All you need is a timer set to 15 minutes.  When I started this model I was stalling by throwing out socks that don't match.  At some point I set the timer for 15 minutes.  I tell myself that I have to work steady super focused for 15 minutes and when the timer dings I can do whatever I want for another 15 minutes. I continue this cycle until I reach the point when I want to keep working on my model.  When the timer is beeping and I want to throw a large stone at it so I can keep working I know I have arrived. 

Atget Paris, Bibliotheque Nationale Mission du Patriomoine Photographique Musee Carnavelet

In 15 minutes I found this shed roof on 21 Rue Mazarine, 1911 in the Quartier de la Monnaie. Not bad aye?  When you know you only have 15 minutes of intense focus, guess focus.  It is crazy how that works!  So I jumped on that idea and built a whole concept for a storefront from that little slice in a book.  

When my desk top gets like this... I really don't need a timer.  When you look at the clock and an hour has passed and it seemed like 10 minutes, you are in the creative zone. Easy.

Random cats are attracted to my desk when I am in the creative zone.

The metal shed canopy with the jagged edge is so Historic Buckeye.  I think this is going to work.


So c...c..come on!

Thursday, November 8, 2012

Grain of Cardboard Can Work to Your Advantage

1. Drink strong tea out of a Tinkerbell mug.

Cutting cardboard with sharp blades started for me when I was about 9.  I have a past surrounded by tiny cardboard pieces and pools of glue.  I can remember cutting and gluing buildings out of boxes with no plan or specifications.  Seeing a big box still makes my heart sing! 

2. Spread the glue evenly with a brush.

I found this blue rigid insulation by Dow.  It was not easy getting this particular blue shade or trying to fit it in my car. The 8 foot long sheet was covered in a film of dirt after waiting centuries in some warehouse along McDowell Avenue in Phoenix.  It cuts really well if you have a hot wire cutter or a box cutter with a pack of sharp blades. You need to invest in X-acto when building a smart looking model.  

2. Use tape to secure the pattern before cutting.

It was a lengthy process of laminating chip board to the rigid insulation.  Some of it bowed out even though I pressed it with my heavy collection of books.

3. Press the laminated pieces under your most expensive books at least for 24 hours.

If you have a outdoor table with steel slats on the top it is a perfect place to laminate.  The slats will allow air to dry the pieces on both sides.  Even in this dry desert climate I saw some moisture STILL after 7 hours of drying with the laminations between a travertine floor and books on top.  Are you still reading this?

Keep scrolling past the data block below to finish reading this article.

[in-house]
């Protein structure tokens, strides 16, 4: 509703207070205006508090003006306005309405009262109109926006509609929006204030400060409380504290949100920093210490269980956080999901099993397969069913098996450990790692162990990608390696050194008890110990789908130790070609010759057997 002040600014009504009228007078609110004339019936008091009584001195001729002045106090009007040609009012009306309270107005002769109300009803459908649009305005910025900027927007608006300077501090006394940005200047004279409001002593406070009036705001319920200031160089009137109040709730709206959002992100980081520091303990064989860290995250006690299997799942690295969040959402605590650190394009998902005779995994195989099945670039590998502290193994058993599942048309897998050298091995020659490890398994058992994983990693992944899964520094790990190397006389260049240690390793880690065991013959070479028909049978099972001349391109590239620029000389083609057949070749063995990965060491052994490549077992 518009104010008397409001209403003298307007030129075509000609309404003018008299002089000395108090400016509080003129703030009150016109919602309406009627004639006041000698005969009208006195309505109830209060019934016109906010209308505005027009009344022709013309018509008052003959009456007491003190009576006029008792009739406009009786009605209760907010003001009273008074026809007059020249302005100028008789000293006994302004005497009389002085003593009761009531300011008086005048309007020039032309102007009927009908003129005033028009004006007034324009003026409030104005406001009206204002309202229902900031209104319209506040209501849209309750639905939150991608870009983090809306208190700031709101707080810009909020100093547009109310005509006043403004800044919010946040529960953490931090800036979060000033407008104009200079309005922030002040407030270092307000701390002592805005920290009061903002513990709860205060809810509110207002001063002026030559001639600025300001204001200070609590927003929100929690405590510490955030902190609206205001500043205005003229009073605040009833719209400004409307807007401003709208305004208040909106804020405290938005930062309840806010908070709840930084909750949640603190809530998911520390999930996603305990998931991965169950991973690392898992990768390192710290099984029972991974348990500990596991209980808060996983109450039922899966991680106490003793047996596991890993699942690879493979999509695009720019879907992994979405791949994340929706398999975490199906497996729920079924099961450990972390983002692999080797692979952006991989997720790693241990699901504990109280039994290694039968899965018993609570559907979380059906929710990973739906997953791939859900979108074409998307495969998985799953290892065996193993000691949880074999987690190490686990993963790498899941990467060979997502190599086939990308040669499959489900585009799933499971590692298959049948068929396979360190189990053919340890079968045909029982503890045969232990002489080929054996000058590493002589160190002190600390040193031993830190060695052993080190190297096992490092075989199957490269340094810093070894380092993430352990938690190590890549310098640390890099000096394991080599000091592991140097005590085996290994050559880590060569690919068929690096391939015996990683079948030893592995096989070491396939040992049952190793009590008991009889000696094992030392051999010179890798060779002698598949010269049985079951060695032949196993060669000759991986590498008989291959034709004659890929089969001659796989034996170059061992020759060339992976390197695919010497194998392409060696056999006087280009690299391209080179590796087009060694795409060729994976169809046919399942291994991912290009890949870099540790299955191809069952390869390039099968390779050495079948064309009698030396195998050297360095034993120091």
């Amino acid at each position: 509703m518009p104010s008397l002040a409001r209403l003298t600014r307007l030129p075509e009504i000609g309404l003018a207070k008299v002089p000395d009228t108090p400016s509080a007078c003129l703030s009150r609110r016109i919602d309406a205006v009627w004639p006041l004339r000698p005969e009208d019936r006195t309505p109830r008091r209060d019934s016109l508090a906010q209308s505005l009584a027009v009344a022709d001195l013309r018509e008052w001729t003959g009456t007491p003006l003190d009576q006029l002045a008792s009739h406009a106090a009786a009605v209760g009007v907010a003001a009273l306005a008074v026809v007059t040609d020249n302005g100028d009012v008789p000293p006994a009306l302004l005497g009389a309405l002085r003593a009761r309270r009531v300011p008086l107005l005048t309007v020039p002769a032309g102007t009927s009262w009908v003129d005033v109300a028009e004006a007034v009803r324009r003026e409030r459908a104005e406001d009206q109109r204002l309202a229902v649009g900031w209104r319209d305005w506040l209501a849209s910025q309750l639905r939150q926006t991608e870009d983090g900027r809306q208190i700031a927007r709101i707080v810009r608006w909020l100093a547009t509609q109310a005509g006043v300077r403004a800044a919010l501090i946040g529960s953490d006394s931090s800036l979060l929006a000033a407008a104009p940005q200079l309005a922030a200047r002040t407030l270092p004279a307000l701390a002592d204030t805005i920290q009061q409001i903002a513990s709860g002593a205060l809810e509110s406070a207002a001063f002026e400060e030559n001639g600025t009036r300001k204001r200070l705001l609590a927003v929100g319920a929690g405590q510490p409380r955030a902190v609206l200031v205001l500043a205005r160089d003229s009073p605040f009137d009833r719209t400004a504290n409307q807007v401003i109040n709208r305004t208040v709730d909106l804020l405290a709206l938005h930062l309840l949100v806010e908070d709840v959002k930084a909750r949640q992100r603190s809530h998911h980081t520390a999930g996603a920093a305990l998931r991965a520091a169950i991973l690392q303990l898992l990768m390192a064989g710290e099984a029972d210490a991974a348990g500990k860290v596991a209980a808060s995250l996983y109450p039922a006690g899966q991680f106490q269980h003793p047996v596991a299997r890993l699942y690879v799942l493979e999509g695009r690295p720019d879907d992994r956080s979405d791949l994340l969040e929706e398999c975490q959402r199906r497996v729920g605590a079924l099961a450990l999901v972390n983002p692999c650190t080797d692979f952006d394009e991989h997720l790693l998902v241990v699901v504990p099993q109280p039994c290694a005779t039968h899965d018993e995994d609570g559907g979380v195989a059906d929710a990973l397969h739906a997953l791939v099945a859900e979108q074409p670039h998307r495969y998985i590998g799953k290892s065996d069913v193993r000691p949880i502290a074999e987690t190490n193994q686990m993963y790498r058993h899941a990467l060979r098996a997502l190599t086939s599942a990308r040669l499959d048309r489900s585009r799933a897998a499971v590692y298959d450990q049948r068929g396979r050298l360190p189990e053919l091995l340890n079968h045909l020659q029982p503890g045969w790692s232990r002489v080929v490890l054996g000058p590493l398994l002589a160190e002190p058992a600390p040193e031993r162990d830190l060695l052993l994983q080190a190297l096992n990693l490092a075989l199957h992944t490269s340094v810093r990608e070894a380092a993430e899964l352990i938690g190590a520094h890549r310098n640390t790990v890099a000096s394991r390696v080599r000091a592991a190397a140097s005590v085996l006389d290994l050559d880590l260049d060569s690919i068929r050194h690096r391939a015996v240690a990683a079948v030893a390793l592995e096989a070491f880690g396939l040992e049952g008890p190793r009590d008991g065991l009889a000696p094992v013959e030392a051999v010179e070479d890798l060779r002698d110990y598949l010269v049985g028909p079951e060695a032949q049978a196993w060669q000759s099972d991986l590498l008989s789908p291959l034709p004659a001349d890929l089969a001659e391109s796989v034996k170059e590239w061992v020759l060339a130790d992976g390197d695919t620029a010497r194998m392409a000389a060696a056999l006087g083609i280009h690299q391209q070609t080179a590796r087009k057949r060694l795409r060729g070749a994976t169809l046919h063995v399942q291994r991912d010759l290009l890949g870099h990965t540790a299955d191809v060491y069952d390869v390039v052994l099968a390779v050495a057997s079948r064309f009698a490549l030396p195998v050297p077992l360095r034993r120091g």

4. Model materials can be cut from any cardboard box lying around.

Don't be afraid to make mistakes.  There are countless things that went wrong with this model but I have to keep going. You can always rip it off and do it over, it's just cardboard.  Think of how the grain of the cardboard can work to your advantage.  If you are cutting out window mullions, cut against the grain so your vertical mullions don't collapse.  Two inch mullions at 1/2" scale is tricky to cut out.  My finger muscles are mad at me right now.  You know there are tons of muscles in your hand that are tensed when making a model?

5. Make sure you have plenty of sharp blades and change them out as soon as the tip cuts dull.

That blue thing I cut free form on the wire cutter.  I am super proud of it. It is supposed to be this huge cotton flower to be used as signage for signage.  Wire cutters are terrible for trying to cut straight lines in the rigid insulation. I ended up using my steel straight edge and the box cutter for straight lines.

6. If it is something small, go ahead and use a hot glue gun.

Hot glue guns are not recommended for laminating large pieces of board together for the simple reason that the glue dries in seconds. No time to spread it out with a toothbrush.  Hot glue gun is wonderful when you want something small to stick without fussing over the details. The storefront signage was glued with hot glue gun.  If only it was that easy in full scale!

7. Use only neutral colored building materials.

Paper bag brown, white, gray, white and sky blue are perfect for building models for architectural concepts.  The last thing you want your client to ask is "Is that the color you were thinking for the building?"  In the initial stages of design you want the client to stay conceptual with you.  I think my all time favorite is cardboard since it is so readily available.  You will be hard pressed to find light blue board in the last hour before your meeting.